Banker: Goes without saying Detroit must cut pensions. Coming to a town & company near you.
Cuts to Detroit's public pensions and retiree healthcare were inevitable given the city's sagging finances, a top consultant for the city testified on Friday during the third day of a trial to determine whether the city is eligible for bankruptcy.
Money owed to Detroit workers and retirees is a key factor in the case, which will also hear testimony by Kevyn Orr, Detroit's state-appointed emergency manager. Orr is expected to explain efforts to negotiate with the city's numerous creditors, including retirees and pension funds, before deciding to file for the largest-ever Chapter 9 municipal bankruptcy on July 18.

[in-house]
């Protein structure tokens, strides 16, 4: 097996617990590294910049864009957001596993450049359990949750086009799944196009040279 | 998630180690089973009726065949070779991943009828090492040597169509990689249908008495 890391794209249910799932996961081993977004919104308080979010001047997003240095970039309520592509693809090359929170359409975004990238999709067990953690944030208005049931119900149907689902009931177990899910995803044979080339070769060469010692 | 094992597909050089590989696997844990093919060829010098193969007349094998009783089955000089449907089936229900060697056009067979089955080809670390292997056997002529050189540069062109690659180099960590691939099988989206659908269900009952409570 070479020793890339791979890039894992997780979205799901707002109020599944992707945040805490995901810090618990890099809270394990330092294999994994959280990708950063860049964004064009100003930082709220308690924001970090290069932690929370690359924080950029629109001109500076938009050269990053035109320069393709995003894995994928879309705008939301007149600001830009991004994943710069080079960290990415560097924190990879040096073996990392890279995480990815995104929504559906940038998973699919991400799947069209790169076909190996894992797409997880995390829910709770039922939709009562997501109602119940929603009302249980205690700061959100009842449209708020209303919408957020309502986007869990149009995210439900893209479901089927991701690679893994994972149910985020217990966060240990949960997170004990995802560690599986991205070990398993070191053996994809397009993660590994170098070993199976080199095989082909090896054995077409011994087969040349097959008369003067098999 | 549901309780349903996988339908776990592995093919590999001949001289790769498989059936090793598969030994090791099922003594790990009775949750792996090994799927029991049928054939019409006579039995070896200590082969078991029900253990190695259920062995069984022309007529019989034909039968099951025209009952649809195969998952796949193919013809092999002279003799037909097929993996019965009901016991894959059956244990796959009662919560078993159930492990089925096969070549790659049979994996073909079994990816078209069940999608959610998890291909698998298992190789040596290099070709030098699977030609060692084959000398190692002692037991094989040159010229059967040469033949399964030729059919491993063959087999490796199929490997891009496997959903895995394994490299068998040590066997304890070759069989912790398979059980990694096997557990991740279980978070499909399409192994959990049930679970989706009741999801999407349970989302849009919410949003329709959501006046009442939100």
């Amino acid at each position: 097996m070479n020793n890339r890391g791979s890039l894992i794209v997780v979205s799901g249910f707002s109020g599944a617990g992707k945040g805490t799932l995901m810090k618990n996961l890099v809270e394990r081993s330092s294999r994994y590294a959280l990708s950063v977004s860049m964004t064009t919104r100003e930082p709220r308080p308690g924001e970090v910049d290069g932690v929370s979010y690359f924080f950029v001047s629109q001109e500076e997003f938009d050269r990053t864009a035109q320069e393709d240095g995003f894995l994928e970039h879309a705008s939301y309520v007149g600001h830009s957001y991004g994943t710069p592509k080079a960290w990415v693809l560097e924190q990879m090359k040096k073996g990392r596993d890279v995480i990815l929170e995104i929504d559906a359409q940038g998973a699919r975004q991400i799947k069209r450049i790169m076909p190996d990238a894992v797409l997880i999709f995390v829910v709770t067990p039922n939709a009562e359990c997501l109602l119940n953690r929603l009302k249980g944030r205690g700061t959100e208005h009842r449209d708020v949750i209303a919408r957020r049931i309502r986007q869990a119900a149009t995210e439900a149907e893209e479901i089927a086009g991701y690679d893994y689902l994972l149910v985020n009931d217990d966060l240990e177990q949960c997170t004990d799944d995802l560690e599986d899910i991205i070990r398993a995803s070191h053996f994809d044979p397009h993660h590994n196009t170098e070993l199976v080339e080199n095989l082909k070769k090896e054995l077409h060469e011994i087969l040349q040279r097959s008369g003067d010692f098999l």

A key claim made by attorneys representing the city's unions, retirees and pension funds is that Orr and his team were intent on filing for bankruptcy and did not make best efforts to negotiate with them prior to the bankruptcy filing. They also claim that plans to cut pensions would violate the Michigan Constitution.